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Prelude to April 6: primer on NFL's brief

Readers guide to NFL arguments Andrew Brandt

Print This March 23, 2011, 01:31 PM EST

Now that the NFLPA and the NFL have had their annual meetings to vent about the other side and their tactics, we are at the same place we were when talks broke off on March 11th.

The NFL wants to negotiate/mediate more with the union. The NFLPA says they are no longer a union and the NFL can talk to their lawyers, which they won’t, since they don’t believe the NFLPA is not still a union. Confused?

Well, for some clarity, let’s go to the lawsuit (yes, I said that). Here is my earlier guide to Brady v. NFL. In advance of the April 6th Preliminary Injunction (PI) hearing where the Players will attempt to enjoin (stop) the lockout, the NFL submitted their supporting brief on Monday.

Here’s a primer on the NFL’s argument to deny the Players the PI:

What are the NFL’s main arguments?

1. The National Labor Relations Board (NLRB) must resolve the NFL’s unfair labor practice charge prior to the U.S. District Court in Minnesota (the Court) making a ruling;
2. The Players do not meet the legal standard for the issuance of a preliminary injunction; and
3. The Norris-LaGuardia Act (the Act) prevents the U.S. District Court in Minnesota (the Court) from issuing an injunction to block either lockouts or strikes in cases arising from labor disputes, as here

What does this mean?

One argument is jurisdictional, arguing the case should be in front of the NLRB rather than the Court. The other argument is procedural, as the NFL argues that the NFLPA’s decertification was a “flip of a switch” that cannot immediately turn valid and legal collective bargaining tools — such as the lockout — into an instant antitrust violation.

Key issue: Court or NLRB?

The NFL claims that the unfair labor practice charge it filed with the NLRB on February 14, and amended last week, is a pending matter whose resolution is needed before Brady v. NFL can proceed. The NLRB will determine whether the NFLPA’s decertification was made in good faith or done for purely tactical reasons.

The NFL is asking the Court to defer to the NLRB, which has substantial specialized knowledge and expertise in labor matters.

The NFL also argues about incompatible results. If the Court were to block the lockout, what happens if the NLRB later determines that the NFLPA’s decertification was illegitimate? Whose ruling takes precedence? Arguably, the possibility of contradictory results would present a legal challenge.

Reggie WhiteICONThe NFL argues the strategy of the Reggie White case cannot be copied.

Decertification a legal strategy, not in good faith

The NFL points out the past as instructive on the NFLPA’s present strategy. From 1987-1992, the NFLPA decertified and antitrust lawsuits followed (McNeil v. NFL, White v. NFL), leading to settlement, re-formation of the NFLPA as a union, and a new CBA embodying the settlement. The NFL claims that the NFLPA seeks to repeat this cycle again in an effort to secure bargaining leverage.

The NFL lists evidence demonstrating that the NFLPA had long been planning this tactical maneuver, not one in good faith. They present a catalogue of quotes from NFLPA representatives including: Kevin Mawae, Derrick Mason, Vonnie Holliday, Jeff Saturday, Mike Vrabel, and DeMaurice Smith.

What is the Norris-LaGuardia Act and how does it apply here?

The Act, known originally as the “Anti-Injunction Bill,” provides protections against injunctions during labor disputes. The NFL has now turned the Act for its advantage, asserting that it protects both employee strikes and employer lockouts.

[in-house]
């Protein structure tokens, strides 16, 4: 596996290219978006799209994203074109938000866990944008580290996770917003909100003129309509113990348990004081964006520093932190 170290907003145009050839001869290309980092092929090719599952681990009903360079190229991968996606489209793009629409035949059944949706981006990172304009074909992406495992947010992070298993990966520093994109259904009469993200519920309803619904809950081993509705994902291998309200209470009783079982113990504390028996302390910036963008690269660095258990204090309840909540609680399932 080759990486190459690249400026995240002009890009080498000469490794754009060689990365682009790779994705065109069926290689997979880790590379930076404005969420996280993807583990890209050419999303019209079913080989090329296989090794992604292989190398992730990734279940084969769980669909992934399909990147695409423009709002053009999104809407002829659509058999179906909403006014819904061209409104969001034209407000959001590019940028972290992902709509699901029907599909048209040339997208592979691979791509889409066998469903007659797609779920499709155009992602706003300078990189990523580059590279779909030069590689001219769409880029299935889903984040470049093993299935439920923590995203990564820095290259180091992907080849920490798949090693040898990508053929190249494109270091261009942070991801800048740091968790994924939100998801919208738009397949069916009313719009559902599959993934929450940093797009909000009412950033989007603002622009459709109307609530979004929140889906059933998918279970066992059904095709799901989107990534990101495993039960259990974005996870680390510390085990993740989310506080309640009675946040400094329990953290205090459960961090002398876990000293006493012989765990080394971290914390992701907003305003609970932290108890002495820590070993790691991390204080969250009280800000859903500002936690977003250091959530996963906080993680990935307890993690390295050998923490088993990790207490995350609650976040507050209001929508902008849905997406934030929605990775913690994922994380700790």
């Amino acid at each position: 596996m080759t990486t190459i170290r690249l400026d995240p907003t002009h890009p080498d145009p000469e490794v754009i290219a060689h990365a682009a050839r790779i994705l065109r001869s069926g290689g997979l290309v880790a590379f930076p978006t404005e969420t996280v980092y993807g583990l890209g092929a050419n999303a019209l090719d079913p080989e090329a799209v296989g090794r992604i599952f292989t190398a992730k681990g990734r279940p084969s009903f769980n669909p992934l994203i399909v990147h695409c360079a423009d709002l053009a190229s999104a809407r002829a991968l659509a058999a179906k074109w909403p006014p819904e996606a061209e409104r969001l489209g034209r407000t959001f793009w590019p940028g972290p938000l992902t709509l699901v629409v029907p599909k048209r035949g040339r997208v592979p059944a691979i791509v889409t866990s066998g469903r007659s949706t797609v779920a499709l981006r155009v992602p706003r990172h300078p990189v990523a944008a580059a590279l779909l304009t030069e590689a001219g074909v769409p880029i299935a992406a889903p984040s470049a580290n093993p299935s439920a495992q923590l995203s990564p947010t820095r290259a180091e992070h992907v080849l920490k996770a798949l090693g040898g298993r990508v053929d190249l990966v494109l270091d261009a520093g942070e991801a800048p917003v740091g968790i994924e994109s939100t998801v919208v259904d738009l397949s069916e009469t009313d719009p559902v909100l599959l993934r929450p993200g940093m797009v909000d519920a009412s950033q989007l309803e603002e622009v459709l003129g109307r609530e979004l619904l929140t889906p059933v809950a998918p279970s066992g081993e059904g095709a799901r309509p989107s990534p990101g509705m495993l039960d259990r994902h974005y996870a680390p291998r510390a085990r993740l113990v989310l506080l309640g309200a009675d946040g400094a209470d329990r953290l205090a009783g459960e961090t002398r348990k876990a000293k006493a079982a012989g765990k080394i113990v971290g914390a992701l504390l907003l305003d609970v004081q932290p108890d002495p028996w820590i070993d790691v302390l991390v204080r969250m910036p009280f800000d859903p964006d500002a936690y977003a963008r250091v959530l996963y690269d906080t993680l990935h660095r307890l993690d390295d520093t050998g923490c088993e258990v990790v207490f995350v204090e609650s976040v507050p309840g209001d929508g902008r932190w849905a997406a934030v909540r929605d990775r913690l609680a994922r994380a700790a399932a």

The NFL argues the Act applies whether the NFLPA is a union or a trade association, as it applies to disputes between employers and “employees or associations of employees.” Since Brady v. NFL derives from a labor dispute, the NFL claims the Act expressly prevents the Court from issuing the injunction.

What is the legal standard for granting a preliminary injunction?

Players primarily need to show (1) that they will likely prevail on the merits (win the case), and (2) they will suffer irreparable harm without the injunction.

As to the merits, the NFL points to key language in the case Brown v. Pro Football stating that the nonstatutory labor exemption – protecting them from antitrust claims – continues to apply “sufficiently distant in time and in circumstances” beyond the collective bargaining process. Alternatively, this is a matter that requires the resolution of the NLRB claim first.

As to the irreparable harm argument, the NFL argues that Players’ are asking for monetary damages, eliminating the need for an injunction. The NFL also asserts that during a lockout, there is no risk to players of injury or “wear and tear” on their bodies.

What are the strengths and weaknesses of the NFL’s brief?

Strengths: The NFL’s legal dream team’s claims are grounded in federal labor law and emphasize the underlying policy favoring collective bargaining over antitrust. The incompatibility argument is persuasive in allowing the NLRB determination to take precedence over the Court, or at least defer to its schedule.  The brief also makes a strong argument that the Players' harm is not immediate and irreparable as we sit here in March.

Weaknesses: The Norris-Laguardia Act’s original purpose was to protect union employees from striking, not to protect employers from locking out. And the NLRB process is painfully slow; the Court may weigh that in light of the football season ahead.

In sum, the NFL made some compelling arguments.  I am sure the Players' side -- their brief is due next Monday -- will as well.  Ultimately it will come down to the feelings of one Judge Susan Nelson.

Again, welcome to the brave new world of courtroom football…

Follow me on Twitter at adbrandt.

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